Began to mutter their hocus-pocus. Walter. How now, my friend! This First, the Mass for the dead they looks quite lonely!

chanted, No banner flying from the walls, Then three times laid upon his head No pages and no seneschals,

A shovelful of churchyard clay, No warders, and one porter only! Saying to him as he stood undaunted, Is it you, Hubert ?

This is a sign that thou art dead,

scene

So in thy heart be penitent!"
And forth from the chapel door he went
Into disgrace and banishment,
Clothed in a cloak of hodden gray,
And bearing a wallet and a bell,
Whose sound should be a perpetual

knell To keep all travellers away. Walter. Oh, horrible fate! Outcast,

rejected, As one with pestilence infected ! Hubert. Then was the family tomb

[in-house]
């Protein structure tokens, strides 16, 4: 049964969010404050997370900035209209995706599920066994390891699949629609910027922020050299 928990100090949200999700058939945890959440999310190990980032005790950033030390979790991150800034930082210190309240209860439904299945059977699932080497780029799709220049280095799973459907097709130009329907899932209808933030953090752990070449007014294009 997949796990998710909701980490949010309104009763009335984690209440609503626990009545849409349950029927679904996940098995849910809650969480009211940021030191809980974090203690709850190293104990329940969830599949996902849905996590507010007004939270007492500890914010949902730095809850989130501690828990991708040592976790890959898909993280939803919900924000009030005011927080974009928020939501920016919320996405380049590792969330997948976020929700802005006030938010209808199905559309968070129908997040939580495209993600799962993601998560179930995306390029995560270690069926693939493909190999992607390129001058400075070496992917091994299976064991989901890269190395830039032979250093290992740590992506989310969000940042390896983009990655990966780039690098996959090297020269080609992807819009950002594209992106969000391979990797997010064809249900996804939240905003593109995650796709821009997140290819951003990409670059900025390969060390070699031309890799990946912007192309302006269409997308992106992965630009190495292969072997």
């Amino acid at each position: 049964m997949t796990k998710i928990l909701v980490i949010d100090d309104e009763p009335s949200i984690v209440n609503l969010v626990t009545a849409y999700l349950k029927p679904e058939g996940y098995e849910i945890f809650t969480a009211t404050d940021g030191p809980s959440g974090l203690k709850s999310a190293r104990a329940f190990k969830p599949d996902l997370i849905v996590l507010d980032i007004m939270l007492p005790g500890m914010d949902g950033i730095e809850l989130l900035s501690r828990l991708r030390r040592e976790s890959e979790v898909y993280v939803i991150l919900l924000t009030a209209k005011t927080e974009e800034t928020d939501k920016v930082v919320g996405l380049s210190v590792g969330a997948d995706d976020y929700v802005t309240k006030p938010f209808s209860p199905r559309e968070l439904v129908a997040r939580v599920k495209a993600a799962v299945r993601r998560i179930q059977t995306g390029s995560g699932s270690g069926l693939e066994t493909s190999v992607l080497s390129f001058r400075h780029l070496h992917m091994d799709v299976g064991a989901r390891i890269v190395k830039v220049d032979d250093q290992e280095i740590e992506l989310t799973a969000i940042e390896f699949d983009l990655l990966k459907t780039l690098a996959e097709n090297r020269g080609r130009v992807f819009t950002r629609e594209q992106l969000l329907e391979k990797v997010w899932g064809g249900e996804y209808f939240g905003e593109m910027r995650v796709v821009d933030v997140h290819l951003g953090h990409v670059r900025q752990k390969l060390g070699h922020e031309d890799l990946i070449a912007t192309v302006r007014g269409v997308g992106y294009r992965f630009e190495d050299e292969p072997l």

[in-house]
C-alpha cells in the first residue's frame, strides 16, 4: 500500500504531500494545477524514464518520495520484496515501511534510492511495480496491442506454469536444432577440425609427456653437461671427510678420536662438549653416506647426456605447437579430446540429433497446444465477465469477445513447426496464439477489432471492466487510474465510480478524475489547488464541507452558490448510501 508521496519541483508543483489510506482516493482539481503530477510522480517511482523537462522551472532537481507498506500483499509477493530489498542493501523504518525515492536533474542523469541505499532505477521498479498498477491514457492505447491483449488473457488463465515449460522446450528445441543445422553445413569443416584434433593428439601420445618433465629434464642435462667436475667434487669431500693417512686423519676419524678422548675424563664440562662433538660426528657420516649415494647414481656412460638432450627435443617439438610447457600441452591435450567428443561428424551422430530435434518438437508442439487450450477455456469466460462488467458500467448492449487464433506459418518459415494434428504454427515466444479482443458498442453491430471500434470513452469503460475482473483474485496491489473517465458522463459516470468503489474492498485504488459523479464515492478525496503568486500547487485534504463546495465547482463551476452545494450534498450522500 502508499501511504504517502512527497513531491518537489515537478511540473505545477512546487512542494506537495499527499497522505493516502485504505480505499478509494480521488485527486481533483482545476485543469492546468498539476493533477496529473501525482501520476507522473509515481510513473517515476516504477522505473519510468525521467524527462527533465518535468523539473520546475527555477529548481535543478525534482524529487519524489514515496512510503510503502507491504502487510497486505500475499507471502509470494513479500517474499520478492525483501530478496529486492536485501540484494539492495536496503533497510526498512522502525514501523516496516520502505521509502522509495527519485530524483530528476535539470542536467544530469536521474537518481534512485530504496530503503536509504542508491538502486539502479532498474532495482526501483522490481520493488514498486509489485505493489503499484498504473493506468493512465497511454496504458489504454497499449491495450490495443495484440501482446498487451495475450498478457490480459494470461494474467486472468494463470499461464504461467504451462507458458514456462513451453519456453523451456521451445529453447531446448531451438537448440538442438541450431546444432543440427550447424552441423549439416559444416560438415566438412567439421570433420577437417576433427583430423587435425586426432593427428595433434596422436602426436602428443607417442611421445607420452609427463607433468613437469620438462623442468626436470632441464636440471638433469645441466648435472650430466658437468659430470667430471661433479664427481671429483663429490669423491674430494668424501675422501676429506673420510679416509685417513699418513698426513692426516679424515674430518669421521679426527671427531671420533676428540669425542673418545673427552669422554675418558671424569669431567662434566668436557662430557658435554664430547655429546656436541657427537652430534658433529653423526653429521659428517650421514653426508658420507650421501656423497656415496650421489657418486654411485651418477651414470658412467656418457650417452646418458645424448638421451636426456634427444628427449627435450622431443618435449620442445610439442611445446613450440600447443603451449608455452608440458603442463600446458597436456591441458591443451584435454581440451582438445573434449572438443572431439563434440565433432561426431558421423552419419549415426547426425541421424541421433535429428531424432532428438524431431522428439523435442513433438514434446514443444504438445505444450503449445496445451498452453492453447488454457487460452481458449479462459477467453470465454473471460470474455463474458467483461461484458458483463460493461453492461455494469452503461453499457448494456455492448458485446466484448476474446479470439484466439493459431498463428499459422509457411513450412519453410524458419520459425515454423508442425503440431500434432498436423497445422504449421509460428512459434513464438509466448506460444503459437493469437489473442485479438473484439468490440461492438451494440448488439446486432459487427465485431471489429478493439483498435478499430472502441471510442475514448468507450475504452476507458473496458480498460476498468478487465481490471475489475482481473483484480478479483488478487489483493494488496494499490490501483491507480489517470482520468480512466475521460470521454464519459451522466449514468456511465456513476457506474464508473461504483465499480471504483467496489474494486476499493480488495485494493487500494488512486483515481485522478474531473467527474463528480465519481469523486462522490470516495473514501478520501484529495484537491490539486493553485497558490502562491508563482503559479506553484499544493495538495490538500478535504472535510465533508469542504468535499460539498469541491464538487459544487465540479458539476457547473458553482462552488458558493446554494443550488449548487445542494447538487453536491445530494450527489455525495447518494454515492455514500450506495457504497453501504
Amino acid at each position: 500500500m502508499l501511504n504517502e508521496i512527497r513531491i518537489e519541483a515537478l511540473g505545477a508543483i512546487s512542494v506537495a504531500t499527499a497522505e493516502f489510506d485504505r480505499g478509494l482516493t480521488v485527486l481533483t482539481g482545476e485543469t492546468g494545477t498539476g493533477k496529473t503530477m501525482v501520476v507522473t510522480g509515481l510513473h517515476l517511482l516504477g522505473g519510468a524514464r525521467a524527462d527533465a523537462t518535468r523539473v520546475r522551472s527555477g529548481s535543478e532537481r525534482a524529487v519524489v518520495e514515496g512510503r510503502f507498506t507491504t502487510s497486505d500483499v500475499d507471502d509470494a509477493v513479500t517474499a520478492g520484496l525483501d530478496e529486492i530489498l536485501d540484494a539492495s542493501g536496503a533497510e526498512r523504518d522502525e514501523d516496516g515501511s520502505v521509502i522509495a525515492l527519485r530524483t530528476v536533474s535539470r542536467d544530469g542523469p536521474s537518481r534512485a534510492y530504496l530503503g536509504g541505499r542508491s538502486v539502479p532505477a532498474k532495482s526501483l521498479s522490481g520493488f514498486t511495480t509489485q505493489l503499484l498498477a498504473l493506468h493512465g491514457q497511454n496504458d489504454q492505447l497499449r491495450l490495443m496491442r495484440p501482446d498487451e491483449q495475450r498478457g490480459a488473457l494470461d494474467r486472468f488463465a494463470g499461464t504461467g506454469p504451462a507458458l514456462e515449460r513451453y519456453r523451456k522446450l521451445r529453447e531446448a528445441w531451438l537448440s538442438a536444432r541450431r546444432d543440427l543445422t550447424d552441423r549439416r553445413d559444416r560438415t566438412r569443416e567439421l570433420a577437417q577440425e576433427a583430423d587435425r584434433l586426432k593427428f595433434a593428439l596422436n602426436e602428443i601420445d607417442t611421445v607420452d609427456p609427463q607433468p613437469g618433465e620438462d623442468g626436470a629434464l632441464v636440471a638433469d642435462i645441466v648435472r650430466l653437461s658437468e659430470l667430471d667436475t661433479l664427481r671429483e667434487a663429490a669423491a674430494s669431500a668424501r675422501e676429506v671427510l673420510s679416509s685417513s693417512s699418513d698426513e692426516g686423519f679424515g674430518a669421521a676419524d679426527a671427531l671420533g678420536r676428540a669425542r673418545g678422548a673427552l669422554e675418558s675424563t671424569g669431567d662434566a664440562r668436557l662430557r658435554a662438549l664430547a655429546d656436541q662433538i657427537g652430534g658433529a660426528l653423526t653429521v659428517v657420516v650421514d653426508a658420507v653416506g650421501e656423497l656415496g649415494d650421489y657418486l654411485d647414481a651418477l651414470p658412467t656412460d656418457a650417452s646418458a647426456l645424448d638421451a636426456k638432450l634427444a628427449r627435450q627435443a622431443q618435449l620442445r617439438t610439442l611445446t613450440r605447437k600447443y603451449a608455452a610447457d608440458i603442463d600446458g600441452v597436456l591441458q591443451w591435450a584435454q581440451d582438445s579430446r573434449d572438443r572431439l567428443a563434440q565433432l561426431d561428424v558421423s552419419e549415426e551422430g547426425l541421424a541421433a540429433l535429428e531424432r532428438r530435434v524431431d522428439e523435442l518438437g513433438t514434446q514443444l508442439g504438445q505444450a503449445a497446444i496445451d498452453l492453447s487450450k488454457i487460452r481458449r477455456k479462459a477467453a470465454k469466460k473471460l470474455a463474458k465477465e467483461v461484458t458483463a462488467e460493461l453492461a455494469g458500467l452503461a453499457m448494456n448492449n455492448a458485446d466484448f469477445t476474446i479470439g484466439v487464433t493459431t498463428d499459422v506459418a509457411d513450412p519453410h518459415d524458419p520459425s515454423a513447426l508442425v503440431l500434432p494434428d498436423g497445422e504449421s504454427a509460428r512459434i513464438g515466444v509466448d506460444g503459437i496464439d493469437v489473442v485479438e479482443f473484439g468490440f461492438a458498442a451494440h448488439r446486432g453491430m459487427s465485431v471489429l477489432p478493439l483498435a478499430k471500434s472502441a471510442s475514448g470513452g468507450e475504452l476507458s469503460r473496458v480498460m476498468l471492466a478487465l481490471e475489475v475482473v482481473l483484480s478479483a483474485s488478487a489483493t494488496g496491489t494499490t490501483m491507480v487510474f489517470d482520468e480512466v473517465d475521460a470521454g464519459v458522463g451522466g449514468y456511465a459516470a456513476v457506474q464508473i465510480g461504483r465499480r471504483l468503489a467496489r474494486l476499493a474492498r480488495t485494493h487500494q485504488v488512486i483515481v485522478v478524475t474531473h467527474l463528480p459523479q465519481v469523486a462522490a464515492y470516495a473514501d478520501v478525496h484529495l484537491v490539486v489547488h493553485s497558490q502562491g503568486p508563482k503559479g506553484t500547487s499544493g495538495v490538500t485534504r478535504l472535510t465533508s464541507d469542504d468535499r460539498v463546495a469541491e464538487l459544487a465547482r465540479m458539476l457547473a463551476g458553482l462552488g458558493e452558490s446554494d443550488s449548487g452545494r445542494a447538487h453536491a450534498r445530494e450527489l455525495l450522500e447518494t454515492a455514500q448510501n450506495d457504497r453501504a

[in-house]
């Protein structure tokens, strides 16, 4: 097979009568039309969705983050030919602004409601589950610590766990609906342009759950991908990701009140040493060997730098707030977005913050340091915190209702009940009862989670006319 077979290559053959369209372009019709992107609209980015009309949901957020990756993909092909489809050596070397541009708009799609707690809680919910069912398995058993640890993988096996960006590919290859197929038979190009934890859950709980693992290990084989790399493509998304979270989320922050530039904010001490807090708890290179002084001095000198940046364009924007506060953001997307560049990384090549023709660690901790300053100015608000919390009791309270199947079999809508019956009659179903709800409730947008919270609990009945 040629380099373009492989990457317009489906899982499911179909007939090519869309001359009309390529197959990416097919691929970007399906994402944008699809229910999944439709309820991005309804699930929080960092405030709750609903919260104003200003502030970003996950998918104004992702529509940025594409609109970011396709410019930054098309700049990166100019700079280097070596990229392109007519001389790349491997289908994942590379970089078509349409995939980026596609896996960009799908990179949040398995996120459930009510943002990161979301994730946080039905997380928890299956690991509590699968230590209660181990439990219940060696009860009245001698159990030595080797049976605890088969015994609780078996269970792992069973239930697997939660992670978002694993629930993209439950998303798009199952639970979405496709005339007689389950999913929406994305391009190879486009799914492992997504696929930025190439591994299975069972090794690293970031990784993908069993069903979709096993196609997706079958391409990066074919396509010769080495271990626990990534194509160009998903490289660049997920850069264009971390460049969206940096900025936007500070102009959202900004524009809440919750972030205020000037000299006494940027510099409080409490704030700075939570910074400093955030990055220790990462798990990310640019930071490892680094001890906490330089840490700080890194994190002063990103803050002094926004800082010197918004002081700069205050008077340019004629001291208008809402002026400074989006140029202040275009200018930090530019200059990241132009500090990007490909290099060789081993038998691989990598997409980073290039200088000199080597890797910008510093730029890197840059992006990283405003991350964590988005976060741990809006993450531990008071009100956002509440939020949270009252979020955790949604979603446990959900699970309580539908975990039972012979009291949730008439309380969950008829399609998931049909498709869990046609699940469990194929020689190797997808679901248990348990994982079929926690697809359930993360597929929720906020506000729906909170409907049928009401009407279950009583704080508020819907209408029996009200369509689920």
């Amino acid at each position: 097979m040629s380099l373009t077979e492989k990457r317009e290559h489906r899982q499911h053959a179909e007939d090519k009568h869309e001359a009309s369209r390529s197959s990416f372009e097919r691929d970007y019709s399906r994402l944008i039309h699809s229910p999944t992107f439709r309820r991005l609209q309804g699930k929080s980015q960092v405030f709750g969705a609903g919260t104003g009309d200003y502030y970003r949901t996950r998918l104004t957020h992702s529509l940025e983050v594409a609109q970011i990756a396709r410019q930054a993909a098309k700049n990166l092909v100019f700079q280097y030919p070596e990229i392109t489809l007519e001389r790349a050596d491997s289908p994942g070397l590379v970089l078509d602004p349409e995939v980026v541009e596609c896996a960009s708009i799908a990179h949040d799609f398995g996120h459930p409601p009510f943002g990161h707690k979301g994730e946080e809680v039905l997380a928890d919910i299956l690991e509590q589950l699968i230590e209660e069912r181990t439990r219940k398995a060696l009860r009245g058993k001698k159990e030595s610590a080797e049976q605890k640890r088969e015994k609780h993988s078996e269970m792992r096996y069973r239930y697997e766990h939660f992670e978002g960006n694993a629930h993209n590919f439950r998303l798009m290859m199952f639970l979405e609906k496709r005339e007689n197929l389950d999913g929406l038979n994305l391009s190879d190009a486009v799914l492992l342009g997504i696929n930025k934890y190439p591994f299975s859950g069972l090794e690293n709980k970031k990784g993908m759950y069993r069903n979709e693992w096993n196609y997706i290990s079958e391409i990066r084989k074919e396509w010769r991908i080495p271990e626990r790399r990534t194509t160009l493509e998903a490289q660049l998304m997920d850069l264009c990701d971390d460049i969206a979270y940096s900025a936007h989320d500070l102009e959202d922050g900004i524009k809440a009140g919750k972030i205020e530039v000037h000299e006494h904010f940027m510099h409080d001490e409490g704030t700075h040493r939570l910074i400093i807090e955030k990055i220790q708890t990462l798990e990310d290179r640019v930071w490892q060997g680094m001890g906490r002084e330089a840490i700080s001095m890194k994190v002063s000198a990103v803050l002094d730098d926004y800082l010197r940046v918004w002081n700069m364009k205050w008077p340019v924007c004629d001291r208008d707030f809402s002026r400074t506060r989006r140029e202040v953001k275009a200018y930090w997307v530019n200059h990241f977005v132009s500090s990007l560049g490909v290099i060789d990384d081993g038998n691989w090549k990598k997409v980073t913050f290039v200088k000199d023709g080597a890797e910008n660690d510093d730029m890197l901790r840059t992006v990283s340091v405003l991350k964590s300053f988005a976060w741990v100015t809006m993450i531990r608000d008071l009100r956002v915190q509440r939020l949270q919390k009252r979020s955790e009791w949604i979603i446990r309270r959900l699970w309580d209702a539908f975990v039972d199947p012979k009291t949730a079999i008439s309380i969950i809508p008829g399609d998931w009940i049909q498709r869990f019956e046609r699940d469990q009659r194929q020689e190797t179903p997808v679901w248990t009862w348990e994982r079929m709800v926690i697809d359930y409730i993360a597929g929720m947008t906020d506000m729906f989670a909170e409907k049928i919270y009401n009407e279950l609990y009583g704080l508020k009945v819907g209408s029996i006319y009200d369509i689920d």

unsealed, And broken helmet, sword, and shield, Buried together, in common wreck, As is the custom when the last Of any princely house has passed; And thrice, as with a trumpet-blast, A herald shouted down the stair The words of warning and despair,– O Hoheneck! O Hoheneck!” Walter. Still in my soul that cry

goes on,For ever gone! for ever gone! Ah, what a cruel sense of loss, Like a black shadow, would fall across The hearts of all, if he should die ! His gracious presence upon earth Was as a fire upon a hearth. As pleasant songs, at morning sung, The words that dropped from his sweet

tongue Strengthened our hearts; or, heard at

night,
Made all our slumbers soft and light.
Where is he?
Hubert.

In the Odenwald.
Some of his tenants, unappalled
By fear of death or priestly word,